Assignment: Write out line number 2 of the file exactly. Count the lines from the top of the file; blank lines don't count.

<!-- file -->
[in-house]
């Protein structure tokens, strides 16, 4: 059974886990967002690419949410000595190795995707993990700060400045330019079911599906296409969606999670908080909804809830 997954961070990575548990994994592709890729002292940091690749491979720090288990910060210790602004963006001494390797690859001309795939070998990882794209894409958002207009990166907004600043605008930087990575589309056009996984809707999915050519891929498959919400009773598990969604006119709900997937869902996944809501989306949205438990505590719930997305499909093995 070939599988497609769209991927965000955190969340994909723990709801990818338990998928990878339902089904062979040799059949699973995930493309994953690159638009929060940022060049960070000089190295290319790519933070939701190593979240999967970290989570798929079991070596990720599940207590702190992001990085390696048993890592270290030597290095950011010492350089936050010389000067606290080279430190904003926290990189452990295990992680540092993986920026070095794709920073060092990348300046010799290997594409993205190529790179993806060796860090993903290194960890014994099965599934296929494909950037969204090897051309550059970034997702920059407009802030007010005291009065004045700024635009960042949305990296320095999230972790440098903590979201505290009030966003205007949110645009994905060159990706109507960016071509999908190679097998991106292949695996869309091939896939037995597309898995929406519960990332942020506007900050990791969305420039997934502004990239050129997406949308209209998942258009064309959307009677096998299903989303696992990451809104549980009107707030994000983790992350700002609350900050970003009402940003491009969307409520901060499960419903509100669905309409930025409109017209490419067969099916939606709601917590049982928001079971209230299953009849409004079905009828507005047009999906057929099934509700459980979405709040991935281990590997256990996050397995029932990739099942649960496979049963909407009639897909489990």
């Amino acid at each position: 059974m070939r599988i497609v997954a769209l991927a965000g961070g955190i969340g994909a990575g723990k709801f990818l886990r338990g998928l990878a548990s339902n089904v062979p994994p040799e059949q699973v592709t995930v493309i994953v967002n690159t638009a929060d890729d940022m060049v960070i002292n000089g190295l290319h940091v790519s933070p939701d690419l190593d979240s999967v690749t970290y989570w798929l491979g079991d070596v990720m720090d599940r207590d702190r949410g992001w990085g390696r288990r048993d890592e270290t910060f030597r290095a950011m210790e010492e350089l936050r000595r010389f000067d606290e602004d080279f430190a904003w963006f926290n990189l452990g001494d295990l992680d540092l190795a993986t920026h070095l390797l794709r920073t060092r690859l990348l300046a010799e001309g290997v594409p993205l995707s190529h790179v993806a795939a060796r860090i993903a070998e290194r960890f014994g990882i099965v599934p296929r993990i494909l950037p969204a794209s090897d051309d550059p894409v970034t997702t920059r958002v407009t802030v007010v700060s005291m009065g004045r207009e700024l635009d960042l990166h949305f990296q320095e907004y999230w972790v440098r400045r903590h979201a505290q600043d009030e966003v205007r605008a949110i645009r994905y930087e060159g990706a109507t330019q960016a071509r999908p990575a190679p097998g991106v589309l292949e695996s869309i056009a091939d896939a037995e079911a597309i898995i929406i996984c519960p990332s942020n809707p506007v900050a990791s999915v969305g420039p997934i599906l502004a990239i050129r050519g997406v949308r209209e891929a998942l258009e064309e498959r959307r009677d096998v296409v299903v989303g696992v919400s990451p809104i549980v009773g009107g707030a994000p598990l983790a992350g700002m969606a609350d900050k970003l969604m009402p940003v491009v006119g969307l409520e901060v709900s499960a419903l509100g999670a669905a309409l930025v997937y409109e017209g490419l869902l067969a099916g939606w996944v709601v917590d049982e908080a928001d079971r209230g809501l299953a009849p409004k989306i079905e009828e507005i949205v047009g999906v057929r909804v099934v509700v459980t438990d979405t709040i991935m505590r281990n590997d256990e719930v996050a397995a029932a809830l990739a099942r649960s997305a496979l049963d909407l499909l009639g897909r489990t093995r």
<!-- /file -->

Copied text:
């Protein structure tokens, strides 16, 4: 059974886990967002690419949410000595190795995707993990700060400045330019079911599906296409969606999670908080909804809830 997954961070990575548990994994592709890729002292940091690749491979720090288990910060210790602004963006001494390797690859001309795939070998990882794209894409958002207009990166907004600043605008930087990575589309056009996984809707999915050519891929498959919400009773598990969604006119709900997937869902996944809501989306949205438990505590719930997305499909093995 070939599988497609769209991927965000955190969340994909723990709801990818338990998928990878339902089904062979040799059949699973995930493309994953690159638009929060940022060049960070000089190295290319790519933070939701190593979240999967970290989570798929079991070596990720599940207590702190992001990085390696048993890592270290030597290095950011010492350089936050010389000067606290080279430190904003926290990189452990295990992680540092993986920026070095794709920073060092990348300046010799290997594409993205190529790179993806060796860090993903290194960890014994099965599934296929494909950037969204090897051309550059970034997702920059407009802030007010005291009065004045700024635009960042949305990296320095999230972790440098903590979201505290009030966003205007949110645009994905060159990706109507960016071509999908190679097998991106292949695996869309091939896939037995597309898995929406519960990332942020506007900050990791969305420039997934502004990239050129997406949308209209998942258009064309959307009677096998299903989303696992990451809104549980009107707030994000983790992350700002609350900050970003009402940003491009969307409520901060499960419903509100669905309409930025409109017209490419067969099916939606709601917590049982928001079971209230299953009849409004079905009828507005047009999906057929099934509700459980979405709040991935281990590997256990996050397995029932990739099942649960496979049963909407009639897909489990």